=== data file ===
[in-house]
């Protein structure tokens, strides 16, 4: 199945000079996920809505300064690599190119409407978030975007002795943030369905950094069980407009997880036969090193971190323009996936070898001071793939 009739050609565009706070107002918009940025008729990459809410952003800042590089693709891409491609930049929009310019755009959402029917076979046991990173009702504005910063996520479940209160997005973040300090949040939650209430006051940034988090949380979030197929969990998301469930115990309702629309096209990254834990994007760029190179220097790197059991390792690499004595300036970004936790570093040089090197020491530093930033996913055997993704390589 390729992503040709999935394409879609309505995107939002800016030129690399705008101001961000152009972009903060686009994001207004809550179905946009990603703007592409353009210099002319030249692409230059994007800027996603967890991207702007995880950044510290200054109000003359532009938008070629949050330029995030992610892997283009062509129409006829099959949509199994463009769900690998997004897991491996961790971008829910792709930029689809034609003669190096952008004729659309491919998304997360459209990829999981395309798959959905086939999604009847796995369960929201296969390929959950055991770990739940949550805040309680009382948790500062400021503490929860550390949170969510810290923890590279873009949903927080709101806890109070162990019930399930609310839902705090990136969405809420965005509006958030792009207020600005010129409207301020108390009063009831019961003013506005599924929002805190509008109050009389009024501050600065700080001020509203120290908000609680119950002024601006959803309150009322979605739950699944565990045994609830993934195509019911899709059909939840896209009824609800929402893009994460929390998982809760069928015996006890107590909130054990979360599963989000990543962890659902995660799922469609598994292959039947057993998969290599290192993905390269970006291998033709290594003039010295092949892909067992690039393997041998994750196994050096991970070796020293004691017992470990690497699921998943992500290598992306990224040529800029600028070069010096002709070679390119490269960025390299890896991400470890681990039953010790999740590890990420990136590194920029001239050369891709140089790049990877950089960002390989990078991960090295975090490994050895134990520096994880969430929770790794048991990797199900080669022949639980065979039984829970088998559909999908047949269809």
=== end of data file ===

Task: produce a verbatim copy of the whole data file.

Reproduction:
[in-house]
């Protein structure tokens, strides 16, 4: 199945000079996920809505300064690599190119409407978030975007002795943030369905950094069980407009997880036969090193971190323009996936070898001071793939 009739050609565009706070107002918009940025008729990459809410952003800042590089693709891409491609930049929009310019755009959402029917076979046991990173009702504005910063996520479940209160997005973040300090949040939650209430006051940034988090949380979030197929969990998301469930115990309702629309096209990254834990994007760029190179220097790197059991390792690499004595300036970004936790570093040089090197020491530093930033996913055997993704390589 390729992503040709999935394409879609309505995107939002800016030129690399705008101001961000152009972009903060686009994001207004809550179905946009990603703007592409353009210099002319030249692409230059994007800027996603967890991207702007995880950044510290200054109000003359532009938008070629949050330029995030992610892997283009062509129409006829099959949509199994463009769900690998997004897991491996961790971008829910792709930029689809034609003669190096952008004729659309491919998304997360459209990829999981395309798959959905086939999604009847796995369960929201296969390929959950055991770990739940949550805040309680009382948790500062400021503490929860550390949170969510810290923890590279873009949903927080709101806890109070162990019930399930609310839902705090990136969405809420965005509006958030792009207020600005010129409207301020108390009063009831019961003013506005599924929002805190509008109050009389009024501050600065700080001020509203120290908000609680119950002024601006959803309150009322979605739950699944565990045994609830993934195509019911899709059909939840896209009824609800929402893009994460929390998982809760069928015996006890107590909130054990979360599963989000990543962890659902995660799922469609598994292959039947057993998969290599290192993905390269970006291998033709290594003039010295092949892909067992690039393997041998994750196994050096991970070796020293004691017992470990690497699921998943992500290598992306990224040529800029600028070069010096002709070679390119490269960025390299890896991400470890681990039953010790999740590890990420990136590194920029001239050369891709140089790049990877950089960002390989990078991960090295975090490994050895134990520096994880969430929770790794048991990797199900080669022949639980065979039984829970088998559909999908047949269809």